Potential for Litigation: What are the Experts Saying?
While not a frequent subject of litigation in comparison to other cosmetic treatments or more invasive surgeries, laser surgery lawsuits are on the rise, partly due to the growing number of non-doctors performing laser treatments.
In 2013, researchers found that 75 out of 175 legal claims (about 43%) related to laser hair removal or laser scar removal were against laser technicians or other non-doctors that operated the laser. The proportion of lawsuits naming a nurse, medical assistance, technician, or intern as the laser hair removal provided more than doubled between 2008 and 2011. Most of these treatments were conducted outside of a traditional medical facility, such as a medical spa. The number of lawsuits involving a non-physician have increased in recent years suggests that laser hair removal is a more considerably invasive procedure than advertised. Dr. H. Ray Jalian, who conducted the study, found that “the evidence suggests there may be something more risky (about) getting a procedure done by a non-physician, particularly in a non-medical setting.”
However, there is no one uniform requirement as to who can or cannot operate a laser for the purposes of laser hair removal. While some states mandate that only a physician may do so, other states have no requirements at all. Because of its popularity, laser hair removal services are offered at a bevy of different places and in states where there aren’t any operation requirements, a laser may be used by anyone such as a spa owner, esthetician, or cosmetologist.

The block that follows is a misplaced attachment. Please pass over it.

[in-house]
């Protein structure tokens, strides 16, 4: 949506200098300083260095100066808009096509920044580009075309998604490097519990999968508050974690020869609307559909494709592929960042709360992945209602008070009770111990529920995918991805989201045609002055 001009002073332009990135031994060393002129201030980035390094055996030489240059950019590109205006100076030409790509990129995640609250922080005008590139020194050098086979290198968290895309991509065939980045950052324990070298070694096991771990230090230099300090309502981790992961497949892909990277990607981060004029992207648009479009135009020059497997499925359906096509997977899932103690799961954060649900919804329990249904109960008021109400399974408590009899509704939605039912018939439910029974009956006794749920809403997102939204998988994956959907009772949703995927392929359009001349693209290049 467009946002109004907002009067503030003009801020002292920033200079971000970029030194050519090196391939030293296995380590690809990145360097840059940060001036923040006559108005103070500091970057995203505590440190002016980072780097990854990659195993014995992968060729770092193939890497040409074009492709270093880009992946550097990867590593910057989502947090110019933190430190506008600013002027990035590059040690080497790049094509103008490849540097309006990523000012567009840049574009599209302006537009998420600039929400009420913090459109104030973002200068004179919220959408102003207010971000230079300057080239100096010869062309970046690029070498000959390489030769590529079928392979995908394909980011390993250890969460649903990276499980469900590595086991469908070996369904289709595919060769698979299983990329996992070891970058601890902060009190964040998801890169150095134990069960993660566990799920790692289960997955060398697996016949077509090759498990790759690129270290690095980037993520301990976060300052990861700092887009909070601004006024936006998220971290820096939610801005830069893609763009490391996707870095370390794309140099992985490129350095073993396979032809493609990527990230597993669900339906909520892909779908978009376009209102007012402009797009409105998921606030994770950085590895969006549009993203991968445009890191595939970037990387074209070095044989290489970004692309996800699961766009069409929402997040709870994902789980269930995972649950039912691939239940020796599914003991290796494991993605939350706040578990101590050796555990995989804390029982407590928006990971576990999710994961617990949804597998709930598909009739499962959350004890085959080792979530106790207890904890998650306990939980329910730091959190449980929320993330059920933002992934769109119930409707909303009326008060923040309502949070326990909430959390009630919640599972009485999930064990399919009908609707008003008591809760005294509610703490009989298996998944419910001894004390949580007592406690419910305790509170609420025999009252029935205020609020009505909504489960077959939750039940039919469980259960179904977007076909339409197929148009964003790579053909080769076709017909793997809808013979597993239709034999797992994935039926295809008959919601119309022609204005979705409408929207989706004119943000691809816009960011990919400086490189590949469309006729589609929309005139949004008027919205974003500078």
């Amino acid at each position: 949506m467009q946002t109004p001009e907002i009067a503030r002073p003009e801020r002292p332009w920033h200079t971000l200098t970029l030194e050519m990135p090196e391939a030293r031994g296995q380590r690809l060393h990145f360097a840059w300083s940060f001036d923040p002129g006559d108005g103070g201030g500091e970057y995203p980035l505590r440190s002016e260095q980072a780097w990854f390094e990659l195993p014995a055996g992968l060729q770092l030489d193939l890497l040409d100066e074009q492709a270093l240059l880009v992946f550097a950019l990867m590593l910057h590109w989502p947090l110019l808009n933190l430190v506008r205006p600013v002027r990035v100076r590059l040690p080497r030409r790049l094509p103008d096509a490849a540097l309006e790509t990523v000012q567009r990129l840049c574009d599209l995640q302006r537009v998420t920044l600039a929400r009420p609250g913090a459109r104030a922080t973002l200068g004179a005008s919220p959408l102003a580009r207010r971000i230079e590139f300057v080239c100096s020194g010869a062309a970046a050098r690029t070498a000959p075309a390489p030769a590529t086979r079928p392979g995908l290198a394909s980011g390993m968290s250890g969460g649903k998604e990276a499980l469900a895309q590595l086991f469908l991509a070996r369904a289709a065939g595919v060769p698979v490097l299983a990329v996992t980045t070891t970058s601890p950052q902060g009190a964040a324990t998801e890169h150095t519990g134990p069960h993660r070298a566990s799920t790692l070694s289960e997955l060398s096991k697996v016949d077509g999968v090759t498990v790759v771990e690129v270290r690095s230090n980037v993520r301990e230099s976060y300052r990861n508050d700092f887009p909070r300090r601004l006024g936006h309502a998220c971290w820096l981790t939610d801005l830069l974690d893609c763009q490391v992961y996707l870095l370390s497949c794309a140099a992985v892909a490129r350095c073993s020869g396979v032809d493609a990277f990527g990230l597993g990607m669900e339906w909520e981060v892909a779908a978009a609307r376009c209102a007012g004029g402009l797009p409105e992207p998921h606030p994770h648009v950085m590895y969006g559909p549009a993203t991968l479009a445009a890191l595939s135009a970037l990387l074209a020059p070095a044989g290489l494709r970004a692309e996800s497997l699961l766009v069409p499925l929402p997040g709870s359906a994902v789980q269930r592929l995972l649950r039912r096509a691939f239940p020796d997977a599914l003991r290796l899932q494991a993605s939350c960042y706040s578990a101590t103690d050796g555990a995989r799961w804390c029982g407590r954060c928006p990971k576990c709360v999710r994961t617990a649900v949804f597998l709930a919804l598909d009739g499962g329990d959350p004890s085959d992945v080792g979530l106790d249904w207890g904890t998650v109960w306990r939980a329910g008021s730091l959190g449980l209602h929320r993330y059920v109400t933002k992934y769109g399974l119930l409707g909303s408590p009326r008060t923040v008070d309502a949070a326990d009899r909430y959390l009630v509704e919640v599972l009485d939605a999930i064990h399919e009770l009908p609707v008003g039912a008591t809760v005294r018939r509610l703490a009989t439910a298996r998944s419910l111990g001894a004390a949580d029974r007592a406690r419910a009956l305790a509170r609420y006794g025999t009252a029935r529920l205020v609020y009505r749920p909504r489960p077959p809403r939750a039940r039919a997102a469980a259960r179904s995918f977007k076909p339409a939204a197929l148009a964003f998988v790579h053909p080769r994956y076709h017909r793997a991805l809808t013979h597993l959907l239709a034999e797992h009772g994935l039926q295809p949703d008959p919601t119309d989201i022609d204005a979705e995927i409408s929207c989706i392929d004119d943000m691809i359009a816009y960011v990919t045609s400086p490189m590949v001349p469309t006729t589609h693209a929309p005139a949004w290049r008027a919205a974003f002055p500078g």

Educational and licensing requirements are not the only factors to consider when evaluating the capabilities of a laser operator and, in turn, the potential for a negligence or malpractice claim. The appropriate training is necessary in order to competently use a laser. Being a physician does not necessarily immunize against the risks of a laser. As dermatologist, Marina Peredo, M.D., notes: “Laser treatment is not taught in medical school, so physicians performing laser treatments also need training and certification.”
Despite no uniform requirement, the American Society for Dermatologic Surgery Association has taken the position that when laser procedures are done by a non-doctor health professional, “the supervising physician shall be physically present on-site, immediately available, and able to respond promptly to any question or problem that may occur while the procedure is being performed.”
Filing a Laser Hair Removal Lawsuit
The type of legal cause of action to file in a laser hair removal case is not always clear. An injured plaintiff might not necessarily be able to file a medical malpractice action in states that do not recognize laser hair removal as a “medical treatment.” However, lawsuits may be brought under a negligence theory, with plaintiffs claiming that the technician or medical professional deviated from the requisite standard of care.